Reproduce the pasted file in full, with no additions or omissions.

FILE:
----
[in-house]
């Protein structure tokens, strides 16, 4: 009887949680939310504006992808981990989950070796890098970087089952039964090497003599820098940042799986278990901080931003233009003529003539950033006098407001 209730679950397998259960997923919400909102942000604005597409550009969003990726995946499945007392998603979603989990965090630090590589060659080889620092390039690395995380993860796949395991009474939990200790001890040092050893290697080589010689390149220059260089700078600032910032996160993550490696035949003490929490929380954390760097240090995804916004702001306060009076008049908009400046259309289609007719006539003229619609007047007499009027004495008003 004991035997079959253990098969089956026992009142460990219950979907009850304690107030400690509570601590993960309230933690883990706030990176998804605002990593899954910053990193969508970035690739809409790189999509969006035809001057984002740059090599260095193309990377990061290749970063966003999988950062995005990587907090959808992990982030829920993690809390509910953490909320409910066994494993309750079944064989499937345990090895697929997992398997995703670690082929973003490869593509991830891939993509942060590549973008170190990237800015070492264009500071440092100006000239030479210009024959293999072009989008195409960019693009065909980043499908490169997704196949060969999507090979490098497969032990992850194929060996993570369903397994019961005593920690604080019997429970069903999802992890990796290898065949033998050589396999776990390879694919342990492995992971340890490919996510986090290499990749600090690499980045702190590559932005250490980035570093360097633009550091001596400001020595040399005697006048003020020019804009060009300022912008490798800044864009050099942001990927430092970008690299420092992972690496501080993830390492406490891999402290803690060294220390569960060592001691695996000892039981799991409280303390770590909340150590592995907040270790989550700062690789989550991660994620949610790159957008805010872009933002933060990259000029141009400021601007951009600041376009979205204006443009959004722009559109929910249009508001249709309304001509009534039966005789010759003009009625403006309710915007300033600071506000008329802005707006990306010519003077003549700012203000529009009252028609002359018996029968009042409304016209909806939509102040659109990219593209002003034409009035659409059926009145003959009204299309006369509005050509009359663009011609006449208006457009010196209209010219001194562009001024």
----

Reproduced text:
[in-house]
């Protein structure tokens, strides 16, 4: 009887949680939310504006992808981990989950070796890098970087089952039964090497003599820098940042799986278990901080931003233009003529003539950033006098407001 209730679950397998259960997923919400909102942000604005597409550009969003990726995946499945007392998603979603989990965090630090590589060659080889620092390039690395995380993860796949395991009474939990200790001890040092050893290697080589010689390149220059260089700078600032910032996160993550490696035949003490929490929380954390760097240090995804916004702001306060009076008049908009400046259309289609007719006539003229619609007047007499009027004495008003 004991035997079959253990098969089956026992009142460990219950979907009850304690107030400690509570601590993960309230933690883990706030990176998804605002990593899954910053990193969508970035690739809409790189999509969006035809001057984002740059090599260095193309990377990061290749970063966003999988950062995005990587907090959808992990982030829920993690809390509910953490909320409910066994494993309750079944064989499937345990090895697929997992398997995703670690082929973003490869593509991830891939993509942060590549973008170190990237800015070492264009500071440092100006000239030479210009024959293999072009989008195409960019693009065909980043499908490169997704196949060969999507090979490098497969032990992850194929060996993570369903397994019961005593920690604080019997429970069903999802992890990796290898065949033998050589396999776990390879694919342990492995992971340890490919996510986090290499990749600090690499980045702190590559932005250490980035570093360097633009550091001596400001020595040399005697006048003020020019804009060009300022912008490798800044864009050099942001990927430092970008690299420092992972690496501080993830390492406490891999402290803690060294220390569960060592001691695996000892039981799991409280303390770590909340150590592995907040270790989550700062690789989550991660994620949610790159957008805010872009933002933060990259000029141009400021601007951009600041376009979205204006443009959004722009559109929910249009508001249709309304001509009534039966005789010759003009009625403006309710915007300033600071506000008329802005707006990306010519003077003549700012203000529009009252028609002359018996029968009042409304016209909806939509102040659109990219593209002003034409009035659409059926009145003959009204299309006369509005050509009359663009011609006449208006457009010196209209010219001194562009001024």